There are non-financial risks, nonetheless: (a) the risks that it will encounter legal issues from a new interpretation of the rules that govern the maximum number of investors in a private enterprise; (b) the risks of perception that one unit of Goldman rejected an investment opportunity that another embraced; (c) the risks of perception that Goldman is facilitating lucrative, home-run investment opportunities for the "super rich," those who qualify to invest in the $1 billion SPV fund. In Goldman fashion, these kinds of risks were probably vetted thoroughly, if not resolved.

Meanwhile, Zuckerberg and team, however, must now contend with how to stay true, steadfast and stubborn to the original vision. Will the Facebook we see in 3-5 years reflect what its creators envision today? Will it be a product shaped by the intents and objectives of institutional investors seeking a 15% return on equity every quarter? Will Google, Microsoft, and/or Goldman be calling the shots? (Or will Facebook be calling Google's shots?)
Or will the next new thing have come along and the world flees to that?
Tracy Williams

Friday, January 7, 2011

CFN Schedules Industry Event

Save the date! February 24 in New York City.

The Consortium Finance Network will present its 2011 industry symposium and networking event at Citi in New York next month, Feb. 24 at 5:30-8 pm.

This year's event will focus on updates, outlook and perspectives in finance and financial services. It will outline and discuss opportunities after the financial crisis and on the industry's road to recovery.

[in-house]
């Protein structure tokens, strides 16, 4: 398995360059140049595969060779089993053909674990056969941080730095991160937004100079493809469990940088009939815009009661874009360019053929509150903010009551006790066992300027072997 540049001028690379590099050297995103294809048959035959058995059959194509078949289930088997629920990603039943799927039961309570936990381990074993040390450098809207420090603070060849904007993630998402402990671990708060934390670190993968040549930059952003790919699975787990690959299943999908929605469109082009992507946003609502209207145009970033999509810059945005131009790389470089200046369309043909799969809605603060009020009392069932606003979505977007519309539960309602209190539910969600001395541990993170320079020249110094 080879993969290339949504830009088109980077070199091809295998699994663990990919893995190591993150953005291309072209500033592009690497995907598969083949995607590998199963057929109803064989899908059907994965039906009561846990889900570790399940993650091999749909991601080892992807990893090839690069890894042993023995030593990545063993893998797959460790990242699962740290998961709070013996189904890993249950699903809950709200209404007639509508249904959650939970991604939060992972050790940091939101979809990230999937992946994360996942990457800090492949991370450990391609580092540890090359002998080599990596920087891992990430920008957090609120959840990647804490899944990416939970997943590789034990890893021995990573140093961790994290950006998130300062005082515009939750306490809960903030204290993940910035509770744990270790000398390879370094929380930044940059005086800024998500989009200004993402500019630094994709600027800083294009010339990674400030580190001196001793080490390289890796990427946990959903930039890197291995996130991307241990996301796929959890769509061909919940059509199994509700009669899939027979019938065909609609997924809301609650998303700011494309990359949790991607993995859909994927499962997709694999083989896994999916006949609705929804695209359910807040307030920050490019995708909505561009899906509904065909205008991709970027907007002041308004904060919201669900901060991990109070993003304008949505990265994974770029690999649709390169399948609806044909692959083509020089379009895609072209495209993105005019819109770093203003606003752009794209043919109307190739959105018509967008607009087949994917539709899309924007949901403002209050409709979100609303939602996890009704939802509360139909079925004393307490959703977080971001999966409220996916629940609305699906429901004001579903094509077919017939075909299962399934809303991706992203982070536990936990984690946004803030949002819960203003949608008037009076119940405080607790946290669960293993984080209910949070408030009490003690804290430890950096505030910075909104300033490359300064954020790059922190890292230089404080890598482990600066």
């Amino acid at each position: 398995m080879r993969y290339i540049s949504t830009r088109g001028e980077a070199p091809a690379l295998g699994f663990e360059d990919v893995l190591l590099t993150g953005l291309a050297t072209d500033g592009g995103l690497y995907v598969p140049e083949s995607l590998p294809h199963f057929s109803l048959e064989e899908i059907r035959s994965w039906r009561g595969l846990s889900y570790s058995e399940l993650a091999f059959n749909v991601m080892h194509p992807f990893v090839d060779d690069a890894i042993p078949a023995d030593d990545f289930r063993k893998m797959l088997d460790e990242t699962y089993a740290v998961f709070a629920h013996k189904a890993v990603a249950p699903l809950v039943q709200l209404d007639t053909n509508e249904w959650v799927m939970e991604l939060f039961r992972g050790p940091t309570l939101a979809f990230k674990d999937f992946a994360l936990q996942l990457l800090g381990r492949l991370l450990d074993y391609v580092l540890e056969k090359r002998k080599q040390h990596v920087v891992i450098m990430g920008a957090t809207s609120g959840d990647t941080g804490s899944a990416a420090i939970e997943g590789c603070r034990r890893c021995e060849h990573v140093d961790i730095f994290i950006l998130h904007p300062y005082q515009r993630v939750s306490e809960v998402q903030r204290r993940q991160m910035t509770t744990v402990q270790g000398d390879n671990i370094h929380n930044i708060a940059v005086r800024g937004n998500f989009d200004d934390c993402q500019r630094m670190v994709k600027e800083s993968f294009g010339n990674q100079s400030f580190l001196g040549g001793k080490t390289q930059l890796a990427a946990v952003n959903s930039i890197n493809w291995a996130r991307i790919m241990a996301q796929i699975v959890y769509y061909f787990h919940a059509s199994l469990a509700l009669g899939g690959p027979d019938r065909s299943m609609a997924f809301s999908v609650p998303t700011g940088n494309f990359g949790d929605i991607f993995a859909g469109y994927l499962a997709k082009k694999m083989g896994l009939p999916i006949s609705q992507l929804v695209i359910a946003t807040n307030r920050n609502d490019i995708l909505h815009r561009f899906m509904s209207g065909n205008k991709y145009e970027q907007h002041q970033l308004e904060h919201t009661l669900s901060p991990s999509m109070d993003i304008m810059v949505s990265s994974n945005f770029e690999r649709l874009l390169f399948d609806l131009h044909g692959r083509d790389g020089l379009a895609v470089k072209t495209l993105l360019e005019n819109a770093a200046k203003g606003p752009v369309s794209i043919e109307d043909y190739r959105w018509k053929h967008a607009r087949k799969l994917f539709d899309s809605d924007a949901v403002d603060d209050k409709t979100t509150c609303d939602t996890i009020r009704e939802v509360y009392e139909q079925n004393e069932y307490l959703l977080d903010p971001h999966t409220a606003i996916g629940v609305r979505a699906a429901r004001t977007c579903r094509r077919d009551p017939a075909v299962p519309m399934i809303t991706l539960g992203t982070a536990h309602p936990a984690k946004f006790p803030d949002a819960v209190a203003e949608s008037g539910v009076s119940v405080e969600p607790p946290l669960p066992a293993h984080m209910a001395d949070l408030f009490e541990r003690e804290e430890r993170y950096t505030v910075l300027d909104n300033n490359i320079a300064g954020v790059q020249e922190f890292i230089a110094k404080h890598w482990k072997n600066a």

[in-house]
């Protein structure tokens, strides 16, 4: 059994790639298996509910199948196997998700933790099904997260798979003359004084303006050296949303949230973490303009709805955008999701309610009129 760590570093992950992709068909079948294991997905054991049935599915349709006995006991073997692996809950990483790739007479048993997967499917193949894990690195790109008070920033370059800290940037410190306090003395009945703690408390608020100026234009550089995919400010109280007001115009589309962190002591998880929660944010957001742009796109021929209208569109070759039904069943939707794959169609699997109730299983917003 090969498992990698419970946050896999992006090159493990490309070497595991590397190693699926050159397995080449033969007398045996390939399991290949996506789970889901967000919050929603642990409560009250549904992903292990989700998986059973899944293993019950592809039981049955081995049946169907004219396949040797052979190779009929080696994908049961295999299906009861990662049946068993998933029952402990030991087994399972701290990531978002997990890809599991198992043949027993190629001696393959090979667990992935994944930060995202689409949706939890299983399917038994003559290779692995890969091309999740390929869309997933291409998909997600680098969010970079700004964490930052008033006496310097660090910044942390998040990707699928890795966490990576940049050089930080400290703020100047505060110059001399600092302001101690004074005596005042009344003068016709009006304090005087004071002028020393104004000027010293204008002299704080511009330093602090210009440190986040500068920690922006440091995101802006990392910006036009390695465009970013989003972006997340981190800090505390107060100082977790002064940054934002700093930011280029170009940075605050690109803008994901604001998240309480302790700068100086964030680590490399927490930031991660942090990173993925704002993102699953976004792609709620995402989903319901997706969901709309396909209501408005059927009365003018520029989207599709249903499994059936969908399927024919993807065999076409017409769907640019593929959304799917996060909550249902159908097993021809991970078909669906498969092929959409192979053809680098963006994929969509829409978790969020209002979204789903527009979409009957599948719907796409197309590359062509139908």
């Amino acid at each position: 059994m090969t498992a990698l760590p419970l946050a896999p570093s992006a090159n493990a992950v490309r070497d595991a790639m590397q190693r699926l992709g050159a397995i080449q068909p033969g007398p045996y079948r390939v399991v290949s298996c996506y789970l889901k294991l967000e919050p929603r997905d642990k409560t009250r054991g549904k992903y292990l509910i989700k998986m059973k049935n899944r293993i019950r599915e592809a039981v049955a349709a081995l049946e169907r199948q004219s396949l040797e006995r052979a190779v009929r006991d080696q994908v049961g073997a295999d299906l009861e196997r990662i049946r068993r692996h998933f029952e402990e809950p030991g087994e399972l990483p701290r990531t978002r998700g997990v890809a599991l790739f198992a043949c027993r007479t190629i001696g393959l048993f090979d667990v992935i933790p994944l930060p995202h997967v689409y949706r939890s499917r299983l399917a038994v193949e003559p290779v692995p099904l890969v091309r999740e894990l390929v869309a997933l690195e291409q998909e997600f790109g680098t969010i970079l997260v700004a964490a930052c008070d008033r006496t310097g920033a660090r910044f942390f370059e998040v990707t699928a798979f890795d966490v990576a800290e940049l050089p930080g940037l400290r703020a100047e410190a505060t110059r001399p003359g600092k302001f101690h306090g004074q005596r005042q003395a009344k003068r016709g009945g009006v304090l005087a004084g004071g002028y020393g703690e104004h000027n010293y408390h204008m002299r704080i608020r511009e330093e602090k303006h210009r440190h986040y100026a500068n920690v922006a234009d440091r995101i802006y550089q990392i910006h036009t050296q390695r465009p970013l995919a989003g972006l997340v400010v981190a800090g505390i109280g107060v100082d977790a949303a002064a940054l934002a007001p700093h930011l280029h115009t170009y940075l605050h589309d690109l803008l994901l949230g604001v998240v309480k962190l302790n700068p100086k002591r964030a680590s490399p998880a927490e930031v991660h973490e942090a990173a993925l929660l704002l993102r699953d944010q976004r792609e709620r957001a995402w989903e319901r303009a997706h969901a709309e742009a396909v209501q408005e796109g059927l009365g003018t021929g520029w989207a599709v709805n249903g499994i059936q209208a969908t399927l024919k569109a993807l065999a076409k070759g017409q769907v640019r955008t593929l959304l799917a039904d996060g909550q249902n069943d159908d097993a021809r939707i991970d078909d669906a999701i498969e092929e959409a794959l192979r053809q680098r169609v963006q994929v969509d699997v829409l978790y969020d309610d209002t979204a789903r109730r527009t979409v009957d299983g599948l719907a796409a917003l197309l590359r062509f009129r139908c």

CFN encourages CFN members, Consortium alumni and others to attend the reception, to participate in the discussion and meet others.

A short panel discussion will address specific topics on financial reform, trends in banking and finance, diversity agenda across the industry, and specific opportunities in certain sectors (investment and corporate banking, trading, investment management, private banking, and other financial services).

Join CFN and the other sponsors, Citi and Management Leadership for Tomorrow (MLT), for the evening. Invitations and more details will follow.

Tuesday, January 4, 2011

On Campus: What's Up? What's New?

Business schools in these times are always reinventing themselves. They change, morph, and transform to keep up with the times. They revamp courses and curriculum and innovate by sometimes changing the experience 180 degrees. They assess a past crisis and project what's to come. They are sensitive to and try to be responsive to their multiple stakeholders--faculty, students, university leaders and corporations.